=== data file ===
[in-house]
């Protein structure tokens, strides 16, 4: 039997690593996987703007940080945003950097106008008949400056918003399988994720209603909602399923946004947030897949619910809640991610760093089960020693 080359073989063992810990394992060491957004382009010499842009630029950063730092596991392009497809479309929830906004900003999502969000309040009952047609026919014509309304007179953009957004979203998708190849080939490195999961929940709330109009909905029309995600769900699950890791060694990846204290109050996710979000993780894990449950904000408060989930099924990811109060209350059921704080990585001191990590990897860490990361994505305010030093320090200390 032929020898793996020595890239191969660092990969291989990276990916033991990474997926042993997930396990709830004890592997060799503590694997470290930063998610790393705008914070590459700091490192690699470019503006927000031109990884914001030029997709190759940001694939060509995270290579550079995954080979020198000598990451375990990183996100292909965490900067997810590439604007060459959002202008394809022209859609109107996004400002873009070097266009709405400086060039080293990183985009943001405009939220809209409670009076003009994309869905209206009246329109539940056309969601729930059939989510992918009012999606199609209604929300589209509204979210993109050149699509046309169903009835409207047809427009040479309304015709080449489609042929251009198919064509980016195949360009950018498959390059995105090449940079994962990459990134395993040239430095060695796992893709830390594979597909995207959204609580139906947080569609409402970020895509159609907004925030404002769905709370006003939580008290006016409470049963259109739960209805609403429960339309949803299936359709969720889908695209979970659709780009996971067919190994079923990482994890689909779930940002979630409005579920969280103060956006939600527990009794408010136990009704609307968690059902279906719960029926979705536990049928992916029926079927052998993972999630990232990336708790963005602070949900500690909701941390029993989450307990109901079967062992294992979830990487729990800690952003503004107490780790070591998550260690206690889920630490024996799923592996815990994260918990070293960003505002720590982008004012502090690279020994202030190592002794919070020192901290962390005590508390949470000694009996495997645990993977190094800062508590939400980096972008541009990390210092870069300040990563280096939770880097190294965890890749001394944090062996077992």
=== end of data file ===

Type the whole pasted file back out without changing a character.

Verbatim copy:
[in-house]
């Protein structure tokens, strides 16, 4: 039997690593996987703007940080945003950097106008008949400056918003399988994720209603909602399923946004947030897949619910809640991610760093089960020693 080359073989063992810990394992060491957004382009010499842009630029950063730092596991392009497809479309929830906004900003999502969000309040009952047609026919014509309304007179953009957004979203998708190849080939490195999961929940709330109009909905029309995600769900699950890791060694990846204290109050996710979000993780894990449950904000408060989930099924990811109060209350059921704080990585001191990590990897860490990361994505305010030093320090200390 032929020898793996020595890239191969660092990969291989990276990916033991990474997926042993997930396990709830004890592997060799503590694997470290930063998610790393705008914070590459700091490192690699470019503006927000031109990884914001030029997709190759940001694939060509995270290579550079995954080979020198000598990451375990990183996100292909965490900067997810590439604007060459959002202008394809022209859609109107996004400002873009070097266009709405400086060039080293990183985009943001405009939220809209409670009076003009994309869905209206009246329109539940056309969601729930059939989510992918009012999606199609209604929300589209509204979210993109050149699509046309169903009835409207047809427009040479309304015709080449489609042929251009198919064509980016195949360009950018498959390059995105090449940079994962990459990134395993040239430095060695796992893709830390594979597909995207959204609580139906947080569609409402970020895509159609907004925030404002769905709370006003939580008290006016409470049963259109739960209805609403429960339309949803299936359709969720889908695209979970659709780009996971067919190994079923990482994890689909779930940002979630409005579920969280103060956006939600527990009794408010136990009704609307968690059902279906719960029926979705536990049928992916029926079927052998993972999630990232990336708790963005602070949900500690909701941390029993989450307990109901079967062992294992979830990487729990800690952003503004107490780790070591998550260690206690889920630490024996799923592996815990994260918990070293960003505002720590982008004012502090690279020994202030190592002794919070020192901290962390005590508390949470000694009996495997645990993977190094800062508590939400980096972008541009990390210092870069300040990563280096939770880097190294965890890749001394944090062996077992």